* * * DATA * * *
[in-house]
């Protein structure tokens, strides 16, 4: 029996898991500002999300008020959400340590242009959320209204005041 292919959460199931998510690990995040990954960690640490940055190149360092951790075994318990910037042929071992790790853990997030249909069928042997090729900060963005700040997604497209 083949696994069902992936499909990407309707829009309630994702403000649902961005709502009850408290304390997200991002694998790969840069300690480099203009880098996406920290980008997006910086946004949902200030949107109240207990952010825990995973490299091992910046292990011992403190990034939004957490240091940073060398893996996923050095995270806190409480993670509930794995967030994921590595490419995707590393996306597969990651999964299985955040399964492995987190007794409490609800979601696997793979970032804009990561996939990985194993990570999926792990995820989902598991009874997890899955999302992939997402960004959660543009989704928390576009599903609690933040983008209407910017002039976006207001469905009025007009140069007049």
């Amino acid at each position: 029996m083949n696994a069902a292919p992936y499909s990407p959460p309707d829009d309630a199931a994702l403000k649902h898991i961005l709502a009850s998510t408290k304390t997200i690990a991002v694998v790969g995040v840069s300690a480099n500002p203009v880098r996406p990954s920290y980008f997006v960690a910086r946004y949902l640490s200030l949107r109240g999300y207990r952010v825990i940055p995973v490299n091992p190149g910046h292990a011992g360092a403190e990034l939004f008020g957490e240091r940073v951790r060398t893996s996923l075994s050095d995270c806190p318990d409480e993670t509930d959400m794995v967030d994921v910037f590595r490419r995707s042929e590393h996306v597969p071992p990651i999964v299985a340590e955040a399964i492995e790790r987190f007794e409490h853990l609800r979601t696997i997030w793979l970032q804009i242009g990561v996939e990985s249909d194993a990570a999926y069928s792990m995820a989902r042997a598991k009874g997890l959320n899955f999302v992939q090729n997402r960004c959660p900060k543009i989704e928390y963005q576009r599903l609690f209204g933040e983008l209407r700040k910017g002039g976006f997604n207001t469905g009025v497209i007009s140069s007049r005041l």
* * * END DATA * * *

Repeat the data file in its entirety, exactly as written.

[in-house]
């Protein structure tokens, strides 16, 4: 029996898991500002999300008020959400340590242009959320209204005041 292919959460199931998510690990995040990954960690640490940055190149360092951790075994318990910037042929071992790790853990997030249909069928042997090729900060963005700040997604497209 083949696994069902992936499909990407309707829009309630994702403000649902961005709502009850408290304390997200991002694998790969840069300690480099203009880098996406920290980008997006910086946004949902200030949107109240207990952010825990995973490299091992910046292990011992403190990034939004957490240091940073060398893996996923050095995270806190409480993670509930794995967030994921590595490419995707590393996306597969990651999964299985955040399964492995987190007794409490609800979601696997793979970032804009990561996939990985194993990570999926792990995820989902598991009874997890899955999302992939997402960004959660543009989704928390576009599903609690933040983008209407910017002039976006207001469905009025007009140069007049």
């Amino acid at each position: 029996m083949n696994a069902a292919p992936y499909s990407p959460p309707d829009d309630a199931a994702l403000k649902h898991i961005l709502a009850s998510t408290k304390t997200i690990a991002v694998v790969g995040v840069s300690a480099n500002p203009v880098r996406p990954s920290y980008f997006v960690a910086r946004y949902l640490s200030l949107r109240g999300y207990r952010v825990i940055p995973v490299n091992p190149g910046h292990a011992g360092a403190e990034l939004f008020g957490e240091r940073v951790r060398t893996s996923l075994s050095d995270c806190p318990d409480e993670t509930d959400m794995v967030d994921v910037f590595r490419r995707s042929e590393h996306v597969p071992p990651i999964v299985a340590e955040a399964i492995e790790r987190f007794e409490h853990l609800r979601t696997i997030w793979l970032q804009i242009g990561v996939e990985s249909d194993a990570a999926y069928s792990m995820a989902r042997a598991k009874g997890l959320n899955f999302v992939q090729n997402r960004c959660p900060k543009i989704e928390y963005q576009r599903l609690f209204g933040e983008l209407r700040k910017g002039g976006f997604n207001t469905g009025v497209i007009s140069s007049r005041l």